Sorry I haven't posted lately but this has been a crazy year. But I guess that's not news to any of you.

Anyway, I did decide to go with the AM 15 engine. As I mentioned in my first post, my Jabiru 2200 engine failed me while on a trip about 400 miles from home.  Rather than rebuild the engine which has given me nothing but trouble since day one, I decided to install a new engine. I did decide on the Aeromomentum AM 15. I went all-in with the complete installation package except for the cowl. The mechanic that's doing the work for me feels he will be able to use the original cowl. The engine arrived the first week of October along with the other firewall-forward components minus the prop. Delivery was right at the stated 60 day lead time. The prop was backordered and it looked like several months before it would arrive. As a "Hail Mary" I called Mark and asked if he was aware of any other customers that might have ordered the prop I need who may not be requiring it for a while. Maybe we could arrange a trade. While we were talking Mark said he was initially unaware of anyone but in the background I could hear Lili say she might be able to help. Mark said he'd call back in a while and let me know. About 15 minutes later he called back and said they had contacted another of their customers and made arrangements for him to ship me his prop in exchange for future delivery of my prop to him. This was all at no cost to me!! Now that's what I call customer service.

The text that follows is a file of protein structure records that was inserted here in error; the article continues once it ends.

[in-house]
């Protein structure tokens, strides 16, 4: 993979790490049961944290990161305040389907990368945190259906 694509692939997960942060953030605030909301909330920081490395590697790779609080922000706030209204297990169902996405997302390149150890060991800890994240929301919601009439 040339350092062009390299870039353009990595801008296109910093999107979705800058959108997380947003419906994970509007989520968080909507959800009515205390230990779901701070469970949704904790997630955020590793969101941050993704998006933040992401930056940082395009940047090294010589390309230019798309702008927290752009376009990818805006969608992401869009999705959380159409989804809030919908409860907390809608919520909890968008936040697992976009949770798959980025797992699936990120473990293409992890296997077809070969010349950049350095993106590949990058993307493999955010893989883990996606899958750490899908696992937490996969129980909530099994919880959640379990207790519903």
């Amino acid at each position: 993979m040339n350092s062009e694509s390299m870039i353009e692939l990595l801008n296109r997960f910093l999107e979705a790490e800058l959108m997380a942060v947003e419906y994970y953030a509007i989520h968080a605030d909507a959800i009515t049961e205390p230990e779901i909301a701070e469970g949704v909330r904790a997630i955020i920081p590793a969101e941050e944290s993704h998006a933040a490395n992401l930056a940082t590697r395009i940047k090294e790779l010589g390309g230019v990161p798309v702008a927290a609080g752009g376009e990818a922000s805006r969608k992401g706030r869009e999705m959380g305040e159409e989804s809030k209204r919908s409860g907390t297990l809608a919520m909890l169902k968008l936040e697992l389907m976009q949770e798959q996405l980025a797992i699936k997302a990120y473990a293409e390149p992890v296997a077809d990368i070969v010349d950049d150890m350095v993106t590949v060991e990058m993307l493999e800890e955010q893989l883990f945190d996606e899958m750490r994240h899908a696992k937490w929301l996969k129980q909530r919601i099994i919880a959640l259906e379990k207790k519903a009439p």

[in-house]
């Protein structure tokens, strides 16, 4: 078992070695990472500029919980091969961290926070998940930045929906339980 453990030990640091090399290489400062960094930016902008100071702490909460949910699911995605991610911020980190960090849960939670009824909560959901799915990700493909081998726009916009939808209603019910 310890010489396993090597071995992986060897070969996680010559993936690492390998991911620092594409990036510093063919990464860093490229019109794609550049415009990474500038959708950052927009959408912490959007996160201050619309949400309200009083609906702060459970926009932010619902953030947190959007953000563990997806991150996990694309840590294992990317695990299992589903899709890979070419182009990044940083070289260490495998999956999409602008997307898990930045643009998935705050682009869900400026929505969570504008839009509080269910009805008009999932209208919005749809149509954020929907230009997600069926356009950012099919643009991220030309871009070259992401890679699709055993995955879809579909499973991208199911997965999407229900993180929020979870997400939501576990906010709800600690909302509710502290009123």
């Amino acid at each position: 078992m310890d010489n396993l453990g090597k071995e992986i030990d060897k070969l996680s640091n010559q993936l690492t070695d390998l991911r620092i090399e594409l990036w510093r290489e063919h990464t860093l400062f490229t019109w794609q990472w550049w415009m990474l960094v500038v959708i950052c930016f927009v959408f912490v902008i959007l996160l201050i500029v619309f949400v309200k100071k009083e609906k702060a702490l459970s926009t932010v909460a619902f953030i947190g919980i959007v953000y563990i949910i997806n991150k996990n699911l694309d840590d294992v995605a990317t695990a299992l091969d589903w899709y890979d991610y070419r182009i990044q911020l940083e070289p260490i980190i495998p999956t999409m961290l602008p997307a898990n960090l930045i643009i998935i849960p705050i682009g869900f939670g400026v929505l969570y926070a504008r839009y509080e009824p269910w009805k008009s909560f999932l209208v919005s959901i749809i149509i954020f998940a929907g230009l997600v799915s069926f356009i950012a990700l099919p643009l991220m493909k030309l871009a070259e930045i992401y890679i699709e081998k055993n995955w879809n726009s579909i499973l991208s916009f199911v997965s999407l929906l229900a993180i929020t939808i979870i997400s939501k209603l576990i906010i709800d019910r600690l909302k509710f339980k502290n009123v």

Current status is that the installation could be complete by mid-January if all goes well. I will take numerous pictures of the installation when complete and report on the initial test flights. The plane is in Wisconsin so flights in January may be iffy. Might have to wait until warmer weather arrives. If all goes well I will also share the name of the shop doing the installation.